Art Villas, a resort in Costa Rica designed by Formafatal


BoysPlayNice ,

Uvita, Costa Rica,

Free Time, Ville, holiday houses,

The small, Art Villas resort sits in the lush Costa Rican jungle. A comfortable fit with its natural context, the architecture designed by the multidisciplinary studio, Formafatal, founded by Dagmar Stepanova, is based on a connection between indoors and outdoors and a very pure formal language.

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Art Villas, a resort in Costa Rica designed by Formafatal Uvita is a small coastal village in southern Costa Rica, south of Dominical. It’s part of the Marino Ballena National Park (Whale Marine Park), named for humpback whales who meet and mate here every winter and spring. Hidden in the overgrown jungle not far from the village, is a small resort: Art Villas, three single, unique villas and a multipurpose pavilion on the hill above the famous Playa Hermosa beach.
Today’s article is about Atelier Villa, designed by the Czech studio, Formafatal, founded by Dagmar Stepanova as a private home for the investor and his family. This 26-metre-long horizontal volume is nestled into the lush hillside on one side, with open views to the distant ocean and green hills as far as the eye can see. The back wall facing the driveway and nearby villas was intentionally left without windows, for privacy. 
The building stands out for its clean, simple lines, faithful to the idea that an essential life needs equally essential architecture. So the construction system is formed of a steel frame with a span of 4x4m. The discreet colours of the outside walls combined with the green planted roof enable the villa to really blend into the surrounding environment. Large, perforated aluminium panels have been fitted onto the facades facing the ocean and jungle. Formafatal adopted this design solution to remove the boundaries between the interior and exterior and used aluminium because it doesn’t heat up in the sun and is also rust-resistant. 
These panels are perforated with different patterns and can be raised upwards to form a canopy over the deck. When closed, the light filtering through these decorative perforations creates a dappled effect inside. They have been painted a rusty colour to emulate Corten steel.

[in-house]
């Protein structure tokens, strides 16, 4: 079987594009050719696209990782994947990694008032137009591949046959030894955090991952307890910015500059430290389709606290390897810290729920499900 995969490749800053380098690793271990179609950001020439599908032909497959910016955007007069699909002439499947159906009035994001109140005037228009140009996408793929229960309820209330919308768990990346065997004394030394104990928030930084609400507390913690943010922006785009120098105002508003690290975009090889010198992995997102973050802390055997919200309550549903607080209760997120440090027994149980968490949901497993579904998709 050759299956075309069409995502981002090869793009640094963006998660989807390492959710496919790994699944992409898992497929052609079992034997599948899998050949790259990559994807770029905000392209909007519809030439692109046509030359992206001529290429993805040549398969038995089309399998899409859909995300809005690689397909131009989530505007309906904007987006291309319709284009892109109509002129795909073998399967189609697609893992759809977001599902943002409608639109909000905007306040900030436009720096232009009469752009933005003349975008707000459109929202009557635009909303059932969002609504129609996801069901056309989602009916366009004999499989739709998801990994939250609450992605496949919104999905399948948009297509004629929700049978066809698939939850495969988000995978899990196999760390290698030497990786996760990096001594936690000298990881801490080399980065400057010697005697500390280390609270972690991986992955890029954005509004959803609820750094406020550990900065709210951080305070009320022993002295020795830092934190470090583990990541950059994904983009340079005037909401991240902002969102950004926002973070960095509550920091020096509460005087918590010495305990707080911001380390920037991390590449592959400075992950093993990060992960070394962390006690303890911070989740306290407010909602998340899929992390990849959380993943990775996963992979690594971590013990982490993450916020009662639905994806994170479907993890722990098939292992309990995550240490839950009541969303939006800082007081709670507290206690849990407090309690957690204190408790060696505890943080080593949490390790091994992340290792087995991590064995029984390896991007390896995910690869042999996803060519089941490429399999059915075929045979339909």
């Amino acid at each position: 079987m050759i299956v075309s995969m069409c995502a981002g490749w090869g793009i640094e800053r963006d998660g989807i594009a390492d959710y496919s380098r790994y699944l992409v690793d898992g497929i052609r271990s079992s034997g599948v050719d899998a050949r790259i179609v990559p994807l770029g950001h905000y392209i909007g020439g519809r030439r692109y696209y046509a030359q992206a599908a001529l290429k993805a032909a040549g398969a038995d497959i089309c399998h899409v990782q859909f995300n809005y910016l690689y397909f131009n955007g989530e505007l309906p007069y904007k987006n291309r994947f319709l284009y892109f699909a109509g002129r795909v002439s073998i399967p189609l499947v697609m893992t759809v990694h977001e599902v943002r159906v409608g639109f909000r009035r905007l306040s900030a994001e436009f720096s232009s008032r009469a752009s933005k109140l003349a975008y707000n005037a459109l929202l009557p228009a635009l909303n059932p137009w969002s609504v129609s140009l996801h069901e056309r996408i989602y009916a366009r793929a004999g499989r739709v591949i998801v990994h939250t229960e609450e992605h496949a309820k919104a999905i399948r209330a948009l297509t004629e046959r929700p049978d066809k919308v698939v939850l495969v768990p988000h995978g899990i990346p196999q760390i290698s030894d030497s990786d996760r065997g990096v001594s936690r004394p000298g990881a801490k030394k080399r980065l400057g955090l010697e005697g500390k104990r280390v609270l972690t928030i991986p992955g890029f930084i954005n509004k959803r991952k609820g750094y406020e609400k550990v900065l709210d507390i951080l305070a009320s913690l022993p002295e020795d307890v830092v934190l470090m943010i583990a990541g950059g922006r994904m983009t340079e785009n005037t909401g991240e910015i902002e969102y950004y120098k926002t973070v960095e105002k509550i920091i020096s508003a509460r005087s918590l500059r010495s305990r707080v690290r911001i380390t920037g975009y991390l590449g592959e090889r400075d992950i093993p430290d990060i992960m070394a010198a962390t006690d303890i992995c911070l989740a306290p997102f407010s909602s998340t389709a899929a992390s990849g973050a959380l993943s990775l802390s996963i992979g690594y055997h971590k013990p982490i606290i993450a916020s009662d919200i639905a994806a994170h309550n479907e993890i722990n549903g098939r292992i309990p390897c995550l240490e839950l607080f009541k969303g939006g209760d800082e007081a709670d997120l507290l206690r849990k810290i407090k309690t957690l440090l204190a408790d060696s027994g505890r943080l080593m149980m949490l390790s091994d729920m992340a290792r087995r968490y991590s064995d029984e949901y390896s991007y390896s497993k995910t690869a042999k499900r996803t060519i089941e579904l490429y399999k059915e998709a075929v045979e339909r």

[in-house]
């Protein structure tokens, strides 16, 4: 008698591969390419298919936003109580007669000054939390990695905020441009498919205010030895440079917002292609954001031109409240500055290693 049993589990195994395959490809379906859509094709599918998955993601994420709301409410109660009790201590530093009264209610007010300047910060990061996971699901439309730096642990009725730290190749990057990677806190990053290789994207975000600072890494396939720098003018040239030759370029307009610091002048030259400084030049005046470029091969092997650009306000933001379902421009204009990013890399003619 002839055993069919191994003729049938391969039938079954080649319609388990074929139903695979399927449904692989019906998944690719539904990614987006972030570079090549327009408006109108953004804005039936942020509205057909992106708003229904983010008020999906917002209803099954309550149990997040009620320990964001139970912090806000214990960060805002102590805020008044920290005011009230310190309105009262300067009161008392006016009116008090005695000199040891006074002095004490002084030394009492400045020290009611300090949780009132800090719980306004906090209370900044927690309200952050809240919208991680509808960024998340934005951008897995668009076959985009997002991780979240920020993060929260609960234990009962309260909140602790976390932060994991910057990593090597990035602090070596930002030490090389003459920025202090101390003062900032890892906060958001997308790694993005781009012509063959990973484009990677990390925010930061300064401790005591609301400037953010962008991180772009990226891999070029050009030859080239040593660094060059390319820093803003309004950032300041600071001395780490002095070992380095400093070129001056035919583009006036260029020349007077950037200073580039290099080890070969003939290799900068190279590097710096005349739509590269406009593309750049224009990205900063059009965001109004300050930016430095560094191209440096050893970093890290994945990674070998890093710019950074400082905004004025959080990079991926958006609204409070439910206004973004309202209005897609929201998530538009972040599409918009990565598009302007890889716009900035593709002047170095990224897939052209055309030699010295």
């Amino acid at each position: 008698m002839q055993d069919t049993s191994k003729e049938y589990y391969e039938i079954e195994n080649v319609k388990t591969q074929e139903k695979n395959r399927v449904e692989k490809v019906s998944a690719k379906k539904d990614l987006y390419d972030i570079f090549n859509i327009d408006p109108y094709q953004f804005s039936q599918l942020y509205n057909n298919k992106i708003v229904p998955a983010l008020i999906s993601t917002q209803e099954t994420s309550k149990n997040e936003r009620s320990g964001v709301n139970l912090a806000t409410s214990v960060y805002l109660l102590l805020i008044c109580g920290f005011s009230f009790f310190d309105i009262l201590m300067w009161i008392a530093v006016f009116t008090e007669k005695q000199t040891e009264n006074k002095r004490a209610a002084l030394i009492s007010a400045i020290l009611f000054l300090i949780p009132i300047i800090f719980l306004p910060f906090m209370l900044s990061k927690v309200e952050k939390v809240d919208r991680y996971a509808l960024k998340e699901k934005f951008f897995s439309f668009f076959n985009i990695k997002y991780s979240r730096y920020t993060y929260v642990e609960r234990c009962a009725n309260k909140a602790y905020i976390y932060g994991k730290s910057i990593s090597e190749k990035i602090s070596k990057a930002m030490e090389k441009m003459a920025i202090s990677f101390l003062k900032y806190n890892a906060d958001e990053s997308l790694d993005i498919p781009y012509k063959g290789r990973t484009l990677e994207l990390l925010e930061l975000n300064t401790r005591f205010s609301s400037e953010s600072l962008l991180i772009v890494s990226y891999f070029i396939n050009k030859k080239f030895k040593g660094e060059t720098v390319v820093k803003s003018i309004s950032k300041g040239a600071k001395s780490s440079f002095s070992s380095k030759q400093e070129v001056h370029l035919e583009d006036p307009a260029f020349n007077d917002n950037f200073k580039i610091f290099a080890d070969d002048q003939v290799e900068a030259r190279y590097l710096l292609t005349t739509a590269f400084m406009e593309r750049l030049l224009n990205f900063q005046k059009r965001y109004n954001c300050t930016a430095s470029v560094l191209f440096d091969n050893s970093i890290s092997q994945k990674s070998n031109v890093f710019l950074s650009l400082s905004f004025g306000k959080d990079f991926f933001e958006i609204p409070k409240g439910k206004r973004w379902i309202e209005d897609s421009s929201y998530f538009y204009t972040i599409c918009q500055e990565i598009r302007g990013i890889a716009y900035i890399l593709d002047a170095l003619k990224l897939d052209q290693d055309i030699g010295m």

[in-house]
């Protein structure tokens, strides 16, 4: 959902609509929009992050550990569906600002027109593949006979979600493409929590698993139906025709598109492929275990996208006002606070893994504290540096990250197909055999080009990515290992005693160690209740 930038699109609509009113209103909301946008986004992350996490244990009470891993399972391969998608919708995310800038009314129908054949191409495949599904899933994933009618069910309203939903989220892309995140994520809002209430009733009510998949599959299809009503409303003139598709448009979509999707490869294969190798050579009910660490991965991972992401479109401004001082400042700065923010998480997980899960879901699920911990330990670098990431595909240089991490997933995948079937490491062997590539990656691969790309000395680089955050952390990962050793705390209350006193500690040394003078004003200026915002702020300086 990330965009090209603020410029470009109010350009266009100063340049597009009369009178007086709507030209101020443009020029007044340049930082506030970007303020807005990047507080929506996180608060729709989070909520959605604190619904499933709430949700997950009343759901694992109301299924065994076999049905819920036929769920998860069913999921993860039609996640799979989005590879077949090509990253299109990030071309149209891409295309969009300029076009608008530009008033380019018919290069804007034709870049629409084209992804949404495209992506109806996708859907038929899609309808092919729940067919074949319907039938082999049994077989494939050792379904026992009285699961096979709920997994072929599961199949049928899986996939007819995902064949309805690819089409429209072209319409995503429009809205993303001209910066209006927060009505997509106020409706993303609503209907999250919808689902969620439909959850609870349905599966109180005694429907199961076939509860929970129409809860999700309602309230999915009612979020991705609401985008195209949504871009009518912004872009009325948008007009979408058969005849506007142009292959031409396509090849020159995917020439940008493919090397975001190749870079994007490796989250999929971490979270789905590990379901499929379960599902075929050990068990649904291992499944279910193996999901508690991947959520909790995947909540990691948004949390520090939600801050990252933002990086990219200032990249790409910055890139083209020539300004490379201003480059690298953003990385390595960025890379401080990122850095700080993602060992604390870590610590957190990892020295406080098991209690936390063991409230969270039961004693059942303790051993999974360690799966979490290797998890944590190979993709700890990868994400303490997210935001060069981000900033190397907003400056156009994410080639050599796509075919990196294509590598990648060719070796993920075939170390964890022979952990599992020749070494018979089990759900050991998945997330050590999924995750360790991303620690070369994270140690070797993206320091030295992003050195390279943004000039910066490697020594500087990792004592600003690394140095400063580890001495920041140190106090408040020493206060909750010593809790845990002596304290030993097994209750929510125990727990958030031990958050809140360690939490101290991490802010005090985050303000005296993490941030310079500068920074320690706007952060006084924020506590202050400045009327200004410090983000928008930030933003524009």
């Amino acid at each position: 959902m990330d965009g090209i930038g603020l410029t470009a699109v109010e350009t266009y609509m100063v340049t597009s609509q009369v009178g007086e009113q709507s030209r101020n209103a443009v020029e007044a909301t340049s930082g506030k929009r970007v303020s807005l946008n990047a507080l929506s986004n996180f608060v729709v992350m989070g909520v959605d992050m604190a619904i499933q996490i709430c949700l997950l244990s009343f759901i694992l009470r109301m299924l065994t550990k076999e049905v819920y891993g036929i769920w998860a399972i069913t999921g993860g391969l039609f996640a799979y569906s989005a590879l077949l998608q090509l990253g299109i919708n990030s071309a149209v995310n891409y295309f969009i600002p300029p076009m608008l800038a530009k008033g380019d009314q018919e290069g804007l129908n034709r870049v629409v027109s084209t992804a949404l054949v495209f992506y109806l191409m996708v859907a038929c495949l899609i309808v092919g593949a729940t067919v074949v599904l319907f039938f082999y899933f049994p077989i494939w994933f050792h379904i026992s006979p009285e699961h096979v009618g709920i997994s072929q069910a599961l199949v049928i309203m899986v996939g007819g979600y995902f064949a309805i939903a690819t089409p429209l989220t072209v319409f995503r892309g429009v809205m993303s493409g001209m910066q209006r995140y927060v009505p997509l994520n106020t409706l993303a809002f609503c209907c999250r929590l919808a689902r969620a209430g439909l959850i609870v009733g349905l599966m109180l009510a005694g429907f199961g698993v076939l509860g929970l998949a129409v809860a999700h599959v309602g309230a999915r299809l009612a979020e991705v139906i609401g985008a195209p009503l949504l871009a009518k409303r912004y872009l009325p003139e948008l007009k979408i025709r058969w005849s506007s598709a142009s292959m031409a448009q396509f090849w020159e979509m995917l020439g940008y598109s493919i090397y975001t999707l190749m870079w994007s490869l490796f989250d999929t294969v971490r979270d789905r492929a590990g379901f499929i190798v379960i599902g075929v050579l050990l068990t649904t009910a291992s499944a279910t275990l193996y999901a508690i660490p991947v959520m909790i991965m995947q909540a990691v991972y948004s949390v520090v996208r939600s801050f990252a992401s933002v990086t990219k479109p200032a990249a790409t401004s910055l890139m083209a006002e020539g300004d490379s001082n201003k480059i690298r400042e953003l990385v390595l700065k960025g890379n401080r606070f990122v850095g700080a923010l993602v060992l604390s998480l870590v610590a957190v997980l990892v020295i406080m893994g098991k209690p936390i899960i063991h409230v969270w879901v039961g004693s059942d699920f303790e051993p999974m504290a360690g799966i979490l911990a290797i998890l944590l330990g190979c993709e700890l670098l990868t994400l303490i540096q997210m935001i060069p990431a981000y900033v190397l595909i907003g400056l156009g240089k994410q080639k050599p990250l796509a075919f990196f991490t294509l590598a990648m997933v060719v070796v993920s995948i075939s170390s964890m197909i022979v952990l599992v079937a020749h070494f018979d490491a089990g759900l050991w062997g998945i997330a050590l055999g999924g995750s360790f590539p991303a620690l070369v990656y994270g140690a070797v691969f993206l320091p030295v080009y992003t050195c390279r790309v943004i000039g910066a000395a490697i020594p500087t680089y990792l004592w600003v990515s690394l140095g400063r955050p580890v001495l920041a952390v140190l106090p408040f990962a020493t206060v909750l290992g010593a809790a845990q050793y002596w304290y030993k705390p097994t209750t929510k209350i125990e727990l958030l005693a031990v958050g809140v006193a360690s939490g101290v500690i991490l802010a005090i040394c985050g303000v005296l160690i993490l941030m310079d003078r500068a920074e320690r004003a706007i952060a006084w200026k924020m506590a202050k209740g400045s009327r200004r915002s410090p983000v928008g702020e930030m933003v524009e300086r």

Against this, the architects clad the solid wall at the back in charred wood, using Shou Sugi Ban, a traditional Japanese method of treating timber to make it weatherproof and long-lasting. 
Fornafatal designed the interiors of the villa with the same essential lines as the outside. They put the utility and storage rooms, bathrooms and kitchen against the back wall. They left the rest of the house with a very open layout: the lines between the interior and exterior are blurred, and the whole space feels a bit like a covered veranda. The large open space can be configured differently by moving the lightweight sliding partition walls. The patio is home to an infinity pool that is partly undercover, protected from the blazing sun.
The team from Formafatal used a warm, earthy palette and natural materials for the interior design. They designed most of the furnishings specifically for this villa, and local artisans crafted them. Some of the components were brought in from the Czech Republic.
The culture and architecture of South and Central America have always fascinated Dagmar Stepanova, who founded Formafatal. For her, the project for Art Villas is like a dream come true. These emotional ties are expressed in this delicate intervention that is also contemporary enough to make it uniquely special.

Christiane Bürklein

Project: Formafatal - Dagmar Štěpánová, Martina Homolková
Location: Uvita, Costa Rica
Year: 2019
Images: BoysPlayNice
Find out more about Art Villas


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